Scrolling, Pinching, Pulling and other script manipulation
If you’re not already looking at a script, bring up Rehearsal’s main menu, and tap on My Scripts – that’s your library of the scripts your working on. If you haven’t forwarded anything over to the app from your email, there won’t be anything there. But if you have, it’s waiting for you in that list of scripts. And don’t worry – Rehearsal keeps very close tabs on everything you do, so when you go back to it after a time away, it’s all there, just as you’ve left it. We’ve put the sides from A Midsummer Night’s Dream in the App as an example to play with. Don’t worry about the other scripts we have in there for now – they are there to illustrate some features of Rehearsal we’ll explore in a bit.
Tap on the script called A Midsummer Night’s Dream to bring up the actual sides themselves – and while you’re at it, turn your iPhone so that it’s in “landscape mode” – wider than it is tall. The script will look like a little picture of the script:
Wow. That’s…small. But don’t worry. The iPhone is great at making things just the right size. So let’s use the two finger pinch gesture to “pull” the image of the script out, just the way we want it. Take two fingers, and “spread” the image out. See how it gets bigger?
Don’t worry if you go to far and the words get too big – you can always do the reverse: take those two fingers of yours and “pinch” the image in. See how it gets smaller? Now, just play with it until you see just the words of the characters (yours, and your scene partners’ lines) filling the width of the screen. We did this so that you can practice with the standard format that TV and film scripts use: centered narrow columns for dialog.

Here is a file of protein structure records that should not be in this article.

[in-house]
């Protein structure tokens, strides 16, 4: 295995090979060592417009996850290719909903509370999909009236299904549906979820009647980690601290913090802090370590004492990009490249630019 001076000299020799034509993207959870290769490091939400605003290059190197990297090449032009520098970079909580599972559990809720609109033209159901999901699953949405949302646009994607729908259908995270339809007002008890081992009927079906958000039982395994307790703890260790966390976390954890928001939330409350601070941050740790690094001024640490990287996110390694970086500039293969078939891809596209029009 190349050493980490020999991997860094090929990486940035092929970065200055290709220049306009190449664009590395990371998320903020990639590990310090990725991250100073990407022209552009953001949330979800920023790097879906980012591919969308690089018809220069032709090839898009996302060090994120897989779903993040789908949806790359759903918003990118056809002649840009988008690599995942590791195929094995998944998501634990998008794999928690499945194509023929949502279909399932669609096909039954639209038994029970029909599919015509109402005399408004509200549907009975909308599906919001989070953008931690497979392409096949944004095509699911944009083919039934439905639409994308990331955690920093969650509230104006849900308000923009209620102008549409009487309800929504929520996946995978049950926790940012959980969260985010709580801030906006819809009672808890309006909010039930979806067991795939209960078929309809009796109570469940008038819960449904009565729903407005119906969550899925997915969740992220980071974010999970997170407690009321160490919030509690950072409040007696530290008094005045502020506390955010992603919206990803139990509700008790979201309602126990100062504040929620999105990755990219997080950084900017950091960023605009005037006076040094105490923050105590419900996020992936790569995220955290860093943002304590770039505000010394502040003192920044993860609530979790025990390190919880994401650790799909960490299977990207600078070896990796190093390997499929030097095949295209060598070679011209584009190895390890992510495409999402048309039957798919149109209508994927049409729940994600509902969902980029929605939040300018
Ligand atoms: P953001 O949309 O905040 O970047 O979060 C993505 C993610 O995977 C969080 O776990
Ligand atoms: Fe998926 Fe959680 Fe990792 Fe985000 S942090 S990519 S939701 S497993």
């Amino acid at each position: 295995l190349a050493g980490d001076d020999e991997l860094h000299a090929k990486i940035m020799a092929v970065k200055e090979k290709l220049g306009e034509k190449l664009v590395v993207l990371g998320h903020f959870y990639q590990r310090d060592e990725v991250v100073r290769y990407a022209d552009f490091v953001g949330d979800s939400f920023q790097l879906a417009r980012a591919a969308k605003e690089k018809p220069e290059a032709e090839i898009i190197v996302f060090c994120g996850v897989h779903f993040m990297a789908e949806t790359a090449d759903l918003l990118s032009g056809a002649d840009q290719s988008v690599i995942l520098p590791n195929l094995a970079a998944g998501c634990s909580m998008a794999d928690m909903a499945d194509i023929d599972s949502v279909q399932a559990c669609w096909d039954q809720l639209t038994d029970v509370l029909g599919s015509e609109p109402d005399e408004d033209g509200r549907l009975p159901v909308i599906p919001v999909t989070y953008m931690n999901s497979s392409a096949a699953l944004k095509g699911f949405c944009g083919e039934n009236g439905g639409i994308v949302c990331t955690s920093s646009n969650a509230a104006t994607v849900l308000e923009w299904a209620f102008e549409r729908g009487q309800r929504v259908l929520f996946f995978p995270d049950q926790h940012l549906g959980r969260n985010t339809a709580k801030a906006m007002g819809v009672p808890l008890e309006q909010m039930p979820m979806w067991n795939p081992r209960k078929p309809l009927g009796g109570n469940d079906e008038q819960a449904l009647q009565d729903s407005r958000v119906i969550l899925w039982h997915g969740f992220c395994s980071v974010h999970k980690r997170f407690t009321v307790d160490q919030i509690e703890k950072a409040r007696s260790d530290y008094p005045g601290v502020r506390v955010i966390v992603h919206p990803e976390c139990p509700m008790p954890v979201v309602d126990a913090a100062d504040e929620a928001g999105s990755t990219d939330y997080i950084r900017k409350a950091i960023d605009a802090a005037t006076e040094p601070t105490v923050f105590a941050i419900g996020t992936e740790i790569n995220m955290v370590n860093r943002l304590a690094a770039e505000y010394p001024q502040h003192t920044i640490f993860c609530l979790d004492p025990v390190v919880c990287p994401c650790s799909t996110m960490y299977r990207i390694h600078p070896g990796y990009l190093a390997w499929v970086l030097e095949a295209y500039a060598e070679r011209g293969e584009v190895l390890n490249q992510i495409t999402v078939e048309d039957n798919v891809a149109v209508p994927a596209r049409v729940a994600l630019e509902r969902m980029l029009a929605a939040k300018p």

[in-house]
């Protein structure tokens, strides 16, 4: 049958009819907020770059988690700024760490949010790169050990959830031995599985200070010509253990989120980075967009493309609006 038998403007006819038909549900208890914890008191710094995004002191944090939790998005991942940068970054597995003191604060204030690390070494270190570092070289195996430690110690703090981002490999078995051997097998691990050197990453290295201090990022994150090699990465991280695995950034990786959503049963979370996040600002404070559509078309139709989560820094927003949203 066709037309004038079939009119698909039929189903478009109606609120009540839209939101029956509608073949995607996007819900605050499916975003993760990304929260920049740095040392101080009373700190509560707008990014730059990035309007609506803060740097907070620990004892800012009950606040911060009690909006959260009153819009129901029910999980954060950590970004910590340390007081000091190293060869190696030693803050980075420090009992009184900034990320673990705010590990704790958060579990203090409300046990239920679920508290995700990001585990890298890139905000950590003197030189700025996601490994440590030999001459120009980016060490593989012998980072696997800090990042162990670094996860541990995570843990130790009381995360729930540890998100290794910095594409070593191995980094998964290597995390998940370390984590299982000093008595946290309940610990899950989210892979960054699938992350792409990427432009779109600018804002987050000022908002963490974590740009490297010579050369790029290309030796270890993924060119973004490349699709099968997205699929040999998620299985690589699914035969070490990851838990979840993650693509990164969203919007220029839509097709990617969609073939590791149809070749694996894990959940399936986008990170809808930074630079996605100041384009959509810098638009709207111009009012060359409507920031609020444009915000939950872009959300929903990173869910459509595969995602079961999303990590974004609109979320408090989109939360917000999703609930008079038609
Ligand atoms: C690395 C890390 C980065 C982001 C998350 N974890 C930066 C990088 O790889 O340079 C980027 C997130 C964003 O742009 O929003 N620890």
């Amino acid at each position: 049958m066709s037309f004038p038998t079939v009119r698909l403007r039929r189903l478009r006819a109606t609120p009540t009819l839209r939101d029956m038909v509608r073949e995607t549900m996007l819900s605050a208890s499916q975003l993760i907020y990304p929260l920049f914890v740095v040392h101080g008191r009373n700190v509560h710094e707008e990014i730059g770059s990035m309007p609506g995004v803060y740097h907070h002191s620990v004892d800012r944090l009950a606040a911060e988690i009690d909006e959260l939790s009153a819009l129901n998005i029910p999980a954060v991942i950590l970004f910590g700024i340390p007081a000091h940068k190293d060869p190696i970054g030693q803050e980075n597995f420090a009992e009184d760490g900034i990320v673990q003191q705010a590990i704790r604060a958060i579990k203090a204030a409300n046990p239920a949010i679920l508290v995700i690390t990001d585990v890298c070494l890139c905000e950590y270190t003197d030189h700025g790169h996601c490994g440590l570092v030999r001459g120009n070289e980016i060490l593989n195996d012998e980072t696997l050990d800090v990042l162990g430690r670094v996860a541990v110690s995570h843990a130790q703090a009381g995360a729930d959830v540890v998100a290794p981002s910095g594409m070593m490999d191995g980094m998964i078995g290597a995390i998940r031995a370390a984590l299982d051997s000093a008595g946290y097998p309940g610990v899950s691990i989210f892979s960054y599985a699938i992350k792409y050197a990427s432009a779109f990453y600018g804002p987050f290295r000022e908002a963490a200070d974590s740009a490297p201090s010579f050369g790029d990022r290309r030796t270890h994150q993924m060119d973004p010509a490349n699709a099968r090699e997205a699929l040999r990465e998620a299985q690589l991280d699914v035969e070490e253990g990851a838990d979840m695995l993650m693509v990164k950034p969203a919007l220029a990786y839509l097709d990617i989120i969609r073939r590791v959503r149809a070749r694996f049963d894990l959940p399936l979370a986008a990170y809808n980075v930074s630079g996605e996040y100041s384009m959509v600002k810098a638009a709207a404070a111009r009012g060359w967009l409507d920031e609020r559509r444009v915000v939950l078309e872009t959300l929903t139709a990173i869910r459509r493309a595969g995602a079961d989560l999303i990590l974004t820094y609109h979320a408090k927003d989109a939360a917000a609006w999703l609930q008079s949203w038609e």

If you’re eagle-eyed and you want to use Rehearsal in portrait mode (and see smaller type and more of the script per screenful), you can. It’s your choice.
Feel free to use your finger to scroll through the pages of your script to see what exactly is entailed in this audition. We’re going to be doing the exact same thing we’d be doing in the real world with this script. And anything you do to the script from here on out will be remembered by Rehearsal so you can listen, watch, highlight, make Comments and more over and over and over. Now that we’ve got our script right where we want it, let’s start working with it.
In a short set of sides, your entire script might consist of only one or two scenes. In this case, we’ve got two separate scenes the City Center director wants to see you perform. If you use your finger to scroll through the script’s 2 pages, you’ll see them, one on each page. You can choose to make one long scene out of it, or, since the two scenes don’t follow each other in Shakespeare’s play (in fact, like with most 2-scene auditions, having those two scenes as your audition shows the director how you can turn the character), you can make two different scenes.
Creating the different scenes is a snap in Rehearsal. Let’s start with something we’re all used to: highlighting our lines.